Poll: Gen­der mat­ters in ’16 elec­tion, but does it help?

Baltimore Sun - - NATION & WORLD - By Cather­ine Lucey and Emily Swan­son

DES MOINES, Iowa — There’s no “glass ceil­ing” keep­ing a woman from the pres­i­den­tial nom­i­na­tion any­more, but most Amer­i­cans still think Hil­lary Clin­ton’s gen­der will in­flu­ence the Novem­ber elec­tion. They’re just di­vided on whether it’s more of a curse than a bless­ing.

Ac­cord­ing to a poll from The As­so­ci­ated Press-NORC Cen­ter for Pub­lic Af­fairs Re­search, most Amer­i­cans see Clin­ton’s gen­der play­ing a role in the cam­paign, with 37 per­cent say­ing her gen­der will help her chances of be­ing elected pres­i­dent, 29 per­cent ar­gu­ing it will hurt her and 33 per­cent think­ing it won’t make a dif­fer­ence.

Clin­ton, who of­fi­cially clinched the Demo­cratic nom­i­na­tion in July, has em­braced the his­tory-mak­ing na­ture of this cam­paign, com­pared to her 2008 pres­i­den­tial bid, which played down her gen­der. As she com­petes with Repub­li­can Don­ald Trump, Clin­ton has fo­cused heav­ily on poli­cies that ap­peal to fe­male vot­ers, like equal pay and paid ma­ter­nity leave, and has stressed that she wants young women and girls to fol­low in her foot­steps.

In con­trast, crit­ics say many of Trump’s at­tacks on Clin­ton look like gen­der bias. Trump has called Clin­ton weak, com­plained about her voice, ques­tioned her ap­pear­ance and said she is play­ing the “women’s card” to win.

Women­have made strides in elected of­fice in the U.S. but still have not clinched the top job. The lat­est poll num­bers show that many Amer­i­cans still think women have fewer op­por­tu­ni­ties in pol­i­tics com­pared to men.

Most Amer­i­cans think women are tough enough to Demo­cratic pres­i­den­tial nom­i­nee Hil­lary Clin­ton has em­braced the his­tory-mak­ing na­ture of this year’s cam­paign. han­dle the chal­lenges fac­ing a pres­i­dent, but the poll shows that some re­main un­con­vinced. Over­all, 75 per­cent of Amer­i­cans say they think men and women make equally good po­lit­i­cal lead­ers, while 17 per­cent think men make bet­ter lead­ers and 7 per­cent say women do. Still, about a quar­ter of Amer­i­cans, in­clud­ing nearly half of Repub­li­cans and more than half of Amer­i­cans who have a fa­vor­able view of Trump, think a fe­male pres­i­dent would not be tough enough to han­dle a mil­i­tary cri­sis or a ter­ror­ist at­tack. Men and women are about equally likely to say that.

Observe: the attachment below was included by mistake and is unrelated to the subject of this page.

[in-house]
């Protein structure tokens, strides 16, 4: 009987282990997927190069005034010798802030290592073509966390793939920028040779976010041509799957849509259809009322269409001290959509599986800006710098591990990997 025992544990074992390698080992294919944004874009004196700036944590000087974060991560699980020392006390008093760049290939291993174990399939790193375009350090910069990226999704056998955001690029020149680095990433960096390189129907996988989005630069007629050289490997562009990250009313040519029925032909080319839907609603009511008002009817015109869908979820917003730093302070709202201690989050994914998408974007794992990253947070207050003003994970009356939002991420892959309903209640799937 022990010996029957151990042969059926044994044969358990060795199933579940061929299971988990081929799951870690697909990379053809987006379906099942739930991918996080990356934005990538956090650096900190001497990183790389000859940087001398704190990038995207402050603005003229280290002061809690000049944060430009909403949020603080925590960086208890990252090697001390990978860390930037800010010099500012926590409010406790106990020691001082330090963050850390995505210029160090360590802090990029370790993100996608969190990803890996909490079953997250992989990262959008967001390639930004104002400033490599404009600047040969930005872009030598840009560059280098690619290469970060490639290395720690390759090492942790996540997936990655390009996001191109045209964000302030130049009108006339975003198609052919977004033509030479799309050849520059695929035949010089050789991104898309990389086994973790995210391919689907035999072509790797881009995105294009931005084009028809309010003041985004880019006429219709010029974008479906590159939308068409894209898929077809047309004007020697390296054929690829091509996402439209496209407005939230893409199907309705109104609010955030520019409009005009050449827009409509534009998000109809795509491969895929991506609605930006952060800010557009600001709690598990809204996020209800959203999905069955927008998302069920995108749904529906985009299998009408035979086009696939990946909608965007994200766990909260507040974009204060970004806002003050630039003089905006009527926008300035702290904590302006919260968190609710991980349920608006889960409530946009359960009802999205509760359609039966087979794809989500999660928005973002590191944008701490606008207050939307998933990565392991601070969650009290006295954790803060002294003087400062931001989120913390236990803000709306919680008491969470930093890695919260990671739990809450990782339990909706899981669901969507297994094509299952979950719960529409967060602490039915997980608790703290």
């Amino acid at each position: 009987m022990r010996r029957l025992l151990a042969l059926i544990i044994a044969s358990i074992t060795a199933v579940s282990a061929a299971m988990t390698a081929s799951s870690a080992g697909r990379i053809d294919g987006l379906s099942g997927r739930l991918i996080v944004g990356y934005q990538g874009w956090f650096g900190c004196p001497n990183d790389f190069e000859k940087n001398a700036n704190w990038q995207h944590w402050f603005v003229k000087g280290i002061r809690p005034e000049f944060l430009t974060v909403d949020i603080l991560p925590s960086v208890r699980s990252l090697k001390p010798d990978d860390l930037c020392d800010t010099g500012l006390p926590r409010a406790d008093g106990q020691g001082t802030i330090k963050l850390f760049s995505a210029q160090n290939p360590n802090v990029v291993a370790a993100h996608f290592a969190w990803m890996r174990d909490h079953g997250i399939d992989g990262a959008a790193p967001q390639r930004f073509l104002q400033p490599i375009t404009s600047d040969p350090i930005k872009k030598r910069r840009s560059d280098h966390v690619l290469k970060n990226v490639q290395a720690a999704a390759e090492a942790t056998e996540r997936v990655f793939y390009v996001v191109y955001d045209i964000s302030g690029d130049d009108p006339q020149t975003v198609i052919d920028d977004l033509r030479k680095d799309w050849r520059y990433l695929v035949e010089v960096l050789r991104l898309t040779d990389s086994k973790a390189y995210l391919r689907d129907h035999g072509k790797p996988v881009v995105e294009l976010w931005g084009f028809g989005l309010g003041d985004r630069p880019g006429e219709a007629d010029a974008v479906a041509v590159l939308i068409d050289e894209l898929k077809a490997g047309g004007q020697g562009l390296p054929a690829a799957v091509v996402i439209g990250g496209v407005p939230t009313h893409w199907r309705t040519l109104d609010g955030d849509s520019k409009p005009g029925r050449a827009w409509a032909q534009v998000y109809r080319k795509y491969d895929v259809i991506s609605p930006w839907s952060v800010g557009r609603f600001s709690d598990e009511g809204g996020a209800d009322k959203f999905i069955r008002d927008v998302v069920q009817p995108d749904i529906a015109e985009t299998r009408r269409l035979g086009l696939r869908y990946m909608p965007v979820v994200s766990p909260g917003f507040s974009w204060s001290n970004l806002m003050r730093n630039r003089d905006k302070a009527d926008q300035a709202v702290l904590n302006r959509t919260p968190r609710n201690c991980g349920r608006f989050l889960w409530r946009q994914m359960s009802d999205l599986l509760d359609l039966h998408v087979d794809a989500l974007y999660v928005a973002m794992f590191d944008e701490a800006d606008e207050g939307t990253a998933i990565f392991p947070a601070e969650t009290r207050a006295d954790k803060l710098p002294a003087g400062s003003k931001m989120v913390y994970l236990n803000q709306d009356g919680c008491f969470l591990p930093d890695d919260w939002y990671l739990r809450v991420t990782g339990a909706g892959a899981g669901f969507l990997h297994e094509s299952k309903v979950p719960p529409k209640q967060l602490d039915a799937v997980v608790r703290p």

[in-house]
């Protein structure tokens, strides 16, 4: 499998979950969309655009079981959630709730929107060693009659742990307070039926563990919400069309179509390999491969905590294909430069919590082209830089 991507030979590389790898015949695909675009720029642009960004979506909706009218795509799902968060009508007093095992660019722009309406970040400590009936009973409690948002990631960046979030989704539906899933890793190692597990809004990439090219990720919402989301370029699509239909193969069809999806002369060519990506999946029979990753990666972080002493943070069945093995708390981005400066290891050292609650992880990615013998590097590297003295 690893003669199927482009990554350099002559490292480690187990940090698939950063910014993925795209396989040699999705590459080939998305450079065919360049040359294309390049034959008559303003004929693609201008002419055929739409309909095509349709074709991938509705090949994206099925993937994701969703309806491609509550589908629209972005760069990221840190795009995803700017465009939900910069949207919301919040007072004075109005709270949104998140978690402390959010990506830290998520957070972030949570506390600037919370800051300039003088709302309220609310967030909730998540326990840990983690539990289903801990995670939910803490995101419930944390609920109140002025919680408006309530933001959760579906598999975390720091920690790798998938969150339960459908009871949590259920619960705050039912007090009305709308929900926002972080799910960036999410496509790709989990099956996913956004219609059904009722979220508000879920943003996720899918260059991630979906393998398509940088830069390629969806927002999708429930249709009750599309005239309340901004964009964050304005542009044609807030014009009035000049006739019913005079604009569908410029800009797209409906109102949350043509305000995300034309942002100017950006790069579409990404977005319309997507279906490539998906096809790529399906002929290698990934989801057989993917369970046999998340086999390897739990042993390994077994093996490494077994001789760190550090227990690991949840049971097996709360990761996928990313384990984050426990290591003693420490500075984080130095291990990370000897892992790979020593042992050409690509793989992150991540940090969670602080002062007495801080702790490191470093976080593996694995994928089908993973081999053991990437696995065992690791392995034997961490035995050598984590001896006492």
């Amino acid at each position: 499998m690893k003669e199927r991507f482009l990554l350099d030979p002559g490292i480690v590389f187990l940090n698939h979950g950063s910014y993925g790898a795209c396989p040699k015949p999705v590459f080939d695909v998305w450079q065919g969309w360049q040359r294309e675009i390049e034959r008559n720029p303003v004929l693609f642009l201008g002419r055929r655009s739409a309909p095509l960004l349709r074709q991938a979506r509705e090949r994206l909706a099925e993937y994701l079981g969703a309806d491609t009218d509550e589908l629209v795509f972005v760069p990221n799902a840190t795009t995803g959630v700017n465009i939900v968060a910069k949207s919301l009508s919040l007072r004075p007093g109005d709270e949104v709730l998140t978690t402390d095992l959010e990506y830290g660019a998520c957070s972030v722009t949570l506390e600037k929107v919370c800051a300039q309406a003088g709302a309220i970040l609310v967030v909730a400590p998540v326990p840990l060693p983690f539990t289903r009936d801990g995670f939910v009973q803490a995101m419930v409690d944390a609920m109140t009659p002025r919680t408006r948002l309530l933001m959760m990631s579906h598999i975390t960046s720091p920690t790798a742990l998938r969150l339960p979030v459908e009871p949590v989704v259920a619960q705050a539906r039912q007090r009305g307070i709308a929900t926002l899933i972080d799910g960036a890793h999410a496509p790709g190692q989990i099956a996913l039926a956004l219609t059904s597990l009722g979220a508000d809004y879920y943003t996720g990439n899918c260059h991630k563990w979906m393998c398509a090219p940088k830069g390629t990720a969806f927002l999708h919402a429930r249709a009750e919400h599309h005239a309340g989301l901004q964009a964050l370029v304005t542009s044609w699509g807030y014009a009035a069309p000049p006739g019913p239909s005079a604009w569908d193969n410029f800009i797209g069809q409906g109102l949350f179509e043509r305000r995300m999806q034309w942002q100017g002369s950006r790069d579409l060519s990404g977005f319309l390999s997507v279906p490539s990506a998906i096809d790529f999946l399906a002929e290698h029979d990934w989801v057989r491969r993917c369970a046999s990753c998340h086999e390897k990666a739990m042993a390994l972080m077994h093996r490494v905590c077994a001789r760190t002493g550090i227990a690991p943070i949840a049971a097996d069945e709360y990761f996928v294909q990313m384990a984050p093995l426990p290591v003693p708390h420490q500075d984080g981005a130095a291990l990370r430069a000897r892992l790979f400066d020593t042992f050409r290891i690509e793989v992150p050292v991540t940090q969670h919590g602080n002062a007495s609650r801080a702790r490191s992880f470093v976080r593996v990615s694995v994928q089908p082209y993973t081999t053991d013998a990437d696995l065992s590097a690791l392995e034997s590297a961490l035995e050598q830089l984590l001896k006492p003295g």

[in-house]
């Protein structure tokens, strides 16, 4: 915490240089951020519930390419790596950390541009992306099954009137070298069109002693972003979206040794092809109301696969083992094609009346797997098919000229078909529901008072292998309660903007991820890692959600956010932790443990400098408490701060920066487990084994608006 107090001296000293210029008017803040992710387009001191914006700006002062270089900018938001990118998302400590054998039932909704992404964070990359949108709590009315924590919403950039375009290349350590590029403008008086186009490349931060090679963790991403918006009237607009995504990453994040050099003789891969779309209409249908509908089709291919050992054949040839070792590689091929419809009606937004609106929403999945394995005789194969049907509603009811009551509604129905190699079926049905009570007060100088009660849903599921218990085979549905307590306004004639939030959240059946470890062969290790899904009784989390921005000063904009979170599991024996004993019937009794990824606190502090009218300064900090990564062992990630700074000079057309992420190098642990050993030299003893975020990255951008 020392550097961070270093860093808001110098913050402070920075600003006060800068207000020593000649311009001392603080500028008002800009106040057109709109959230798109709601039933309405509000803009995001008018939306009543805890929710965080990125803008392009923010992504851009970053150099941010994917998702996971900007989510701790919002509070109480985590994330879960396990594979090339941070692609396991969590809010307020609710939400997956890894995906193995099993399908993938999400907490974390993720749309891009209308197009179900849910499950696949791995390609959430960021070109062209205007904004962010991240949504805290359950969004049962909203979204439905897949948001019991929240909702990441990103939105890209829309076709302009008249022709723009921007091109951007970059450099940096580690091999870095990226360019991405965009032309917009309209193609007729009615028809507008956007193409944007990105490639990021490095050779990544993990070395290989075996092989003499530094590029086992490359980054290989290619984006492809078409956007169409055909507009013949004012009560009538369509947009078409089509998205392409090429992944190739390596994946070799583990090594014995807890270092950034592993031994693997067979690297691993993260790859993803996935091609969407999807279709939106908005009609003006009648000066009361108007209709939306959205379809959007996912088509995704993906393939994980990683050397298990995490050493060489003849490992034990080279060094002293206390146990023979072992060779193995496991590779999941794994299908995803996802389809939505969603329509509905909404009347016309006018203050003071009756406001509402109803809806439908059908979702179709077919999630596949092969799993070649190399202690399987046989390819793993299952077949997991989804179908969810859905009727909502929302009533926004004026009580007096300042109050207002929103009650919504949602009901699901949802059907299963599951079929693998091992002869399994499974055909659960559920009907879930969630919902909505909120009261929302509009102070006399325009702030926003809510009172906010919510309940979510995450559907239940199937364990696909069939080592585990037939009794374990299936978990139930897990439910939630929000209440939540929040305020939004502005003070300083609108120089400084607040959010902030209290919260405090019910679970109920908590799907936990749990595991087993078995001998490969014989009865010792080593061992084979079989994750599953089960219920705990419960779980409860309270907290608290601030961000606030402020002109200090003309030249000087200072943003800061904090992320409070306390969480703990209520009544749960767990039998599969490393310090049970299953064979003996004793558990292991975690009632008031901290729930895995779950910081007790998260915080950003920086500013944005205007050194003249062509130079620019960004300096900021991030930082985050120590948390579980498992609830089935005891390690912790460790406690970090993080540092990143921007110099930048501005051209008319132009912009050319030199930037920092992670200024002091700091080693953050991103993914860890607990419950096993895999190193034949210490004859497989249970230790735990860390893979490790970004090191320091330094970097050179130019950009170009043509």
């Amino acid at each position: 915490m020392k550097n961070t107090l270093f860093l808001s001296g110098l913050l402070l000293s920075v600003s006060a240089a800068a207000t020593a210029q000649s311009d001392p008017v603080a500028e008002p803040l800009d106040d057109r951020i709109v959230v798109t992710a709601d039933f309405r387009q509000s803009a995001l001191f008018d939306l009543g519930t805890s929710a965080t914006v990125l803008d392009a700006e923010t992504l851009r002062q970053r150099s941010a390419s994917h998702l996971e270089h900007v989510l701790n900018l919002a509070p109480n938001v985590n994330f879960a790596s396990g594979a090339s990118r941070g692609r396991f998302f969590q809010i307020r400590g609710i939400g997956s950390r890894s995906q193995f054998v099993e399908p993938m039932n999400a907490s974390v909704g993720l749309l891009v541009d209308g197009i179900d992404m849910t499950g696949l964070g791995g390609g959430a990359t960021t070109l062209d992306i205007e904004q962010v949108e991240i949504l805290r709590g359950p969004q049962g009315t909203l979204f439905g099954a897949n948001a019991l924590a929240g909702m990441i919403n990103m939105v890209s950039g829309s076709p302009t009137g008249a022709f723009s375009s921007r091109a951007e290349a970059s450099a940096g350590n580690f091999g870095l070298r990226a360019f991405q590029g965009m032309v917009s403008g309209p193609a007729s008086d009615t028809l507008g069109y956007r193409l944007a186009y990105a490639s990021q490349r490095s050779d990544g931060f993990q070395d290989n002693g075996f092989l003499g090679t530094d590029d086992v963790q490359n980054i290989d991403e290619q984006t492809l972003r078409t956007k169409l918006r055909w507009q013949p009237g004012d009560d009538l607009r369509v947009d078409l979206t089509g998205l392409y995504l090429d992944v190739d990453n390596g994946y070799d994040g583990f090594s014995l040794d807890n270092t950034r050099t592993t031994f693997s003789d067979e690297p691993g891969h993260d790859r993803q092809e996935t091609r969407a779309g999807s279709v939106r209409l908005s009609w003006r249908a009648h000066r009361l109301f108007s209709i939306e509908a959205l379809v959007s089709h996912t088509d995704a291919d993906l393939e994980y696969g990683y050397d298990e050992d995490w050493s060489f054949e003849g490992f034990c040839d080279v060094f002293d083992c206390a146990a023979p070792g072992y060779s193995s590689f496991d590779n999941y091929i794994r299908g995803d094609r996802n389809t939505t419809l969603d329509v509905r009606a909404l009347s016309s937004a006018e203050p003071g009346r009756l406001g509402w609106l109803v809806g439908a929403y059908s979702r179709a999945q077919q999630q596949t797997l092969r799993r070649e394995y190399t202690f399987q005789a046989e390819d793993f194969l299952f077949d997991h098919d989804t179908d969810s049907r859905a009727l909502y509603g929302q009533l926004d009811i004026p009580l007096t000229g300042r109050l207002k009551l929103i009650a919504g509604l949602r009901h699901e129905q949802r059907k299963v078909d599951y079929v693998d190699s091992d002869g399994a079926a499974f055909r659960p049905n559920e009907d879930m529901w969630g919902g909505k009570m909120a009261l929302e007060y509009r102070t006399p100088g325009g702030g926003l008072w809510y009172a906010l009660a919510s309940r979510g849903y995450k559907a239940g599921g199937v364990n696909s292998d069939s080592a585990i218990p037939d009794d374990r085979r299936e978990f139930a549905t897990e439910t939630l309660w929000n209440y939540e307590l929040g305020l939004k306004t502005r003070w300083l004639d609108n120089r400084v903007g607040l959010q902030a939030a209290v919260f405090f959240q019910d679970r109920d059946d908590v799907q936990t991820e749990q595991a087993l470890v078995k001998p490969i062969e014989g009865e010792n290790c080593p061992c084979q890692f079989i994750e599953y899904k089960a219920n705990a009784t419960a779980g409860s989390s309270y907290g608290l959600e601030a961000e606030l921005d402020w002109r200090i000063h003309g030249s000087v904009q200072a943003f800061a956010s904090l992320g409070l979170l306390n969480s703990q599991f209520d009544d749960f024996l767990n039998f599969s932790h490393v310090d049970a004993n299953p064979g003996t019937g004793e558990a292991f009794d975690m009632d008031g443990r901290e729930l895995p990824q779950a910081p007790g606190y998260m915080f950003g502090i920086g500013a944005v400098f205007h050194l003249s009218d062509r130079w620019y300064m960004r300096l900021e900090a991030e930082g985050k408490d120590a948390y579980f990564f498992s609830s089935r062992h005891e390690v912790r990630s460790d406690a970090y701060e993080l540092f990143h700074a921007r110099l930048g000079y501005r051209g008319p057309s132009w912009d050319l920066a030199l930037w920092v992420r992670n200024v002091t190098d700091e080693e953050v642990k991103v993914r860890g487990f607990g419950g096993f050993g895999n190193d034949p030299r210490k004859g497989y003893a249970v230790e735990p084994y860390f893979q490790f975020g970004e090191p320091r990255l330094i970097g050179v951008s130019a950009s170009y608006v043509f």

More than half of Amer­i­cans say they con­sider Clin­ton a pos­i­tive role model for other women, though more than two-thirds say the fact that Clin­ton would be the first woman pres­i­dent doesn’t af­fect their vote.

Af­ter decades in the spot­light, serv­ing as first lady, sen­a­tor and sec­re­tary of state, pub­lic sen­ti­ment on Clin­ton is mixed, and she has high neg­a­tive rat­ings. Still, Amer­i­cans are more likely to think Clin­ton is be­ing held to a higher stan­dard than other can­di­dates than a lower one, 40 per­cent to 23 per­cent. Over two-thirds of those who think she’s be­ing held to a higher stan­dard say that’s be­cause she’s a woman, while sig­nif­i­cantly fewer of those who think she’s be­ing held to a lower one think her gen­der is the ex­pla­na­tion. In to­tal, more than a third of Amer­i­cans think Clin­ton is be­ing held to a dif­fer­ent stan­dard, either higher or lower, specif­i­cally be­cause of her gen­der.

Leav­ing aside the ques­tion of whether Clin­ton is the right woman for the job, just 47 per­cent of Amer­i­cans think it would be a good thing for the coun­try to elect a fe­male pres­i­dent, while 11 per­cent think it would be a bad thing, and 41 per­cent say it doesn’t mat­ter.

De­spite gains made by women in elected of­fice, just over half of Amer­i­cans say gen­der dis­crim­i­na­tion re­mains a prob­lem for women in pol­i­tics, while about 3 in 10 feel the op­por­tu­ni­ties are about the same. About 2 in 10 think women have more op­por­tu­ni­ties.

The AP-NORC poll of 1,096 adults was con­ducted Aug. 11-14 us­ing a sam­ple drawn from NORC’s prob­a­bil­ity-based Amer­iS­peak panel, which is de­signed to be rep­re­sen­ta­tive of the U.S. pop­u­la­tion. The mar­gin of sam­pling er­ror for all re­spon­dents is plus or mi­nus 3.6 per­cent­age points. Re­spon­dents were in­ter­viewed on­line or by phone.

MELINA MARA/THE WASH­ING­TON POST

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